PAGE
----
-Installation of a tripod mast behind the aft funnel
-Rearrangement of the searchlight to platforms on the side of the funnels
-Replacement of the 88mm twin Flak with 105mm Flak SKC/33 in twin mount C/31
-Replacement of the old cranes with modern level luffing cranes
-Installation of a retracting bow protection device, 105mm exercise cannon and degaussing cable
-Replacement of the He-60 with an Ar-196
These refits were planned in the order Karlsruhe
, beginning in 1398, 1939 and 1940, respectively and lasting for around nine months. All ships would have been used as torpedo- and artillery-training and –testing. Because of the massive fleet expansion program and the outbreak of the war, only Karlruhe
underwent the refit.
All three cruisers participated in the Invasion of Norway. Köln
were part of Warship Group Three with the target of Bergen. For the invasion, Königsberg
was fitted with a degaussing cable and received a new Ar-196 floatplane. During the battle on April 9th, Königsberg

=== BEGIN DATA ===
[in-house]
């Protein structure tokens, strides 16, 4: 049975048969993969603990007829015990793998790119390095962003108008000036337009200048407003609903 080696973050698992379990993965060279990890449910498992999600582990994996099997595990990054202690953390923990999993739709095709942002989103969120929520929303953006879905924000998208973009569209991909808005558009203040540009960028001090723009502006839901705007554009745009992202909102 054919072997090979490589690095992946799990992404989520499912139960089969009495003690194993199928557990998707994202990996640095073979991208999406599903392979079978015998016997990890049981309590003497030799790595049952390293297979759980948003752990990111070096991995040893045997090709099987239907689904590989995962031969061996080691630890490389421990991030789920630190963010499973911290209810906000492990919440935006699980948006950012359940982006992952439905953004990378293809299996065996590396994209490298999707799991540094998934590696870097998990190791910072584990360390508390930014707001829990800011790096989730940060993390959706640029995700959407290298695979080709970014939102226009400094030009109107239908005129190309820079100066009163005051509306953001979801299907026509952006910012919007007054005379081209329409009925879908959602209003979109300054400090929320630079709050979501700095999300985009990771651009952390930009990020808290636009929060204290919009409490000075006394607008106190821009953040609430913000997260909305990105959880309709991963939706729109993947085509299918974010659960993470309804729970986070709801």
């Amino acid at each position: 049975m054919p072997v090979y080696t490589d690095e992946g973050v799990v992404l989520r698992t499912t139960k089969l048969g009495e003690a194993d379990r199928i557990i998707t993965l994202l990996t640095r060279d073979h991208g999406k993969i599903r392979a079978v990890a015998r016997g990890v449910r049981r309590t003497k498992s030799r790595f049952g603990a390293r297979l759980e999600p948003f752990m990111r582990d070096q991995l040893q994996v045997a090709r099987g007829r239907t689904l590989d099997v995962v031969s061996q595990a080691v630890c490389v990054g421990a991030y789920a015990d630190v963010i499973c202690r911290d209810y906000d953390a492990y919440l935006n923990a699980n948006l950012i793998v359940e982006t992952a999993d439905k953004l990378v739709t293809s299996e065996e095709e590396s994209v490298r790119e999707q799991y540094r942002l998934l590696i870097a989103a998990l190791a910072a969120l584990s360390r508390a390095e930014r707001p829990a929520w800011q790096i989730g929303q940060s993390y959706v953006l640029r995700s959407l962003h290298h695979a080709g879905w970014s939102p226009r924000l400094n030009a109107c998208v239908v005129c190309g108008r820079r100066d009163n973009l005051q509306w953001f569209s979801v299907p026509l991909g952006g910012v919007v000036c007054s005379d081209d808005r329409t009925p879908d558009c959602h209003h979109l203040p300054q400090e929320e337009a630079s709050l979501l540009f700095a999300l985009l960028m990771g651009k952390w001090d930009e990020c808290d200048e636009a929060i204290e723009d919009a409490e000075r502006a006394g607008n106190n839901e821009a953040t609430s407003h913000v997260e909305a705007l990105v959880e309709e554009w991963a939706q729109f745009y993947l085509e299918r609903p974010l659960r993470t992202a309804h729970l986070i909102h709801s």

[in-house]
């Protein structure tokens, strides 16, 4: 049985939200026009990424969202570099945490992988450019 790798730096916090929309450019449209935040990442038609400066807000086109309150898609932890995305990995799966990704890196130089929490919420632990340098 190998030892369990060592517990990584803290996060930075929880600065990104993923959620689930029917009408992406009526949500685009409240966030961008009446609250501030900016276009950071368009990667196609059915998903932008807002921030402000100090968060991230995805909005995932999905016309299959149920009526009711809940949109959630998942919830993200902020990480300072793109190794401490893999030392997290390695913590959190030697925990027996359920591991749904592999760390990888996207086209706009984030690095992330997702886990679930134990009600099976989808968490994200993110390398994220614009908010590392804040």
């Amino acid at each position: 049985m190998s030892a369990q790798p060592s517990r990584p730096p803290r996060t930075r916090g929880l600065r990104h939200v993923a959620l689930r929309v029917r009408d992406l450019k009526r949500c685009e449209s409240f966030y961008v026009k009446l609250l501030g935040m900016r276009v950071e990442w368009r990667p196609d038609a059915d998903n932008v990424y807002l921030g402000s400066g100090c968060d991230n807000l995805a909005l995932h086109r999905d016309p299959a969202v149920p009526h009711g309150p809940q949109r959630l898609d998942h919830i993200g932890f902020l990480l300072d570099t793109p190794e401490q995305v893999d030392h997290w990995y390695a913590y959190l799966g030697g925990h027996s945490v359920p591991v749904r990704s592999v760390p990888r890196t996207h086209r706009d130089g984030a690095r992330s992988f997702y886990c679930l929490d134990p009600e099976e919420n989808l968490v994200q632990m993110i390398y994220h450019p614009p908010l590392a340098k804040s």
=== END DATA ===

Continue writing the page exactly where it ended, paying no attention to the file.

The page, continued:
was damaged by Norwegian coastal batteries and had to remain behind for repairs. On April 10th, British Skua divebombers attacked the ship. Königsberg
capsized and sank in the harbor.
That, however was not the complete end of her ‘career’. In the same year, plans were made to repair the ship underwater and raise it. This finally succeeded in 1942, and the wreck was used as a U-boat pier, until she sunk again in 1944. Additionally tries at raising her failed and she was beached in a nearby bay in 1945. She was towed to Stavanger in 1947 and broken up.